The Spring Lancet
A much more elegant bloodletting method was used for humans. While fleams were sometimes used, it was more common to use a spring loaded device in the 18th and 19th centuries when the spring lancet was developed (though its origins go back earlier than this). The German example shows a spring lancet in its simplest form. The case is brass and the blade is steel. The blade was cocked by the hook at end and released with the button on the side. Note the small size of the blade (for human use). Single blade spring lancets came in many sizes and shapes. Most were brass and steel but some were made of iron or silver. Devices with larger blades were probably for veterinary use. Note the one with the depth adjuster. One wonders if the bleeder was anxious over the politics of the time as he bled his patients, whether human or animal!
Why bleed with one spring-loaded blade when you could have 4, 12, or even 20?!
As long ago as the 17th century there were multi-bladed bleeders called scarificators. These became very popular in the late 18th and 19th centuries. Like spring lancets, they came in every size and description. Shown are basic octagonal English scarificators. The cases are brass and the mechanism and blades are steel. Many had a depth adjuster for the blades on the top and the blades would be cocked by the lever on top. The release switch is on the side. This allowed the blades to swing around, making multiple cuts at once. Scarificators with pointed V-shaped blades are probably pre-1820. Those with slightly rounded blades are later. Round scarificators are usually French in design and post-1860 (often around 1900!) Scarificators that have a mechanism allowing the blades to stay in the half-cocked position are probably post-1830.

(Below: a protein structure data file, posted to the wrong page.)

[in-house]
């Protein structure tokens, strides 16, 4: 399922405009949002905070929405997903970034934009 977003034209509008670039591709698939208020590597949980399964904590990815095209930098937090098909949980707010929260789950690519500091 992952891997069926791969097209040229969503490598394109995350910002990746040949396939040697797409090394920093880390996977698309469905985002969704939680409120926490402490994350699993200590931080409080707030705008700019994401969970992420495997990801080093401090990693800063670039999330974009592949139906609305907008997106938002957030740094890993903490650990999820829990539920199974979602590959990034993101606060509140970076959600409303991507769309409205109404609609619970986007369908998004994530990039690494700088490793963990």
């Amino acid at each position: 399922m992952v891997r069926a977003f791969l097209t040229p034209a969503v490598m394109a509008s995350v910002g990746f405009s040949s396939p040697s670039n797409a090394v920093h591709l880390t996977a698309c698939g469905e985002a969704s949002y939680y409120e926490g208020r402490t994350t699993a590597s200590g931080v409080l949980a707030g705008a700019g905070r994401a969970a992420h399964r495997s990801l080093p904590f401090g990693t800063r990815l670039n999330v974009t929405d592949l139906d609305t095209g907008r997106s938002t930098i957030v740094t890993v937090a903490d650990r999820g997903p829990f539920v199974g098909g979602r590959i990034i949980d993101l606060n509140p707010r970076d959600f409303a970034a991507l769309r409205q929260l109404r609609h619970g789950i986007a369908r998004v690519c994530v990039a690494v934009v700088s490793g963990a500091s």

Once a scarificator was used to slice and dice the patient, a cup was often placed over the wound as a receptacle for the blood. Cups were made of tin, brass, rubber, horn, and most commonly glass. There were often suction devices attached to the cup to allow the removal of blood. Human lips, rubber bulbs, and brass syringes were all used as sources for suction.
The above methods were for “wet cupping.” At times “dry cupping” was used. This technique entailed creating suction in a cup placed over the skin without cutting the skin. Often a wad of burning material or the end of a heat lamp was placed in the cup to heat it. The cup was placed on the skin and a suction was created as it cooled. The skin then became engorged, presumably with evil humors that could improve health by coming to the surface.
All of the elements of wet and/or dry cupping were often placed in a complete kit, or cupping set. These sets often had multiple cups, suction devices, scarificators, spare blades, etc. Shown is a bloodletting kit consisting of 2 scarificators marked Perkins London, 4 cupping glasses, 1 cupping glass with syringe, and 1 spirit lamp, all in a fitted velvet lined mahogany case with inlaid brass cartouche to top and brass shield shaped escutcheon.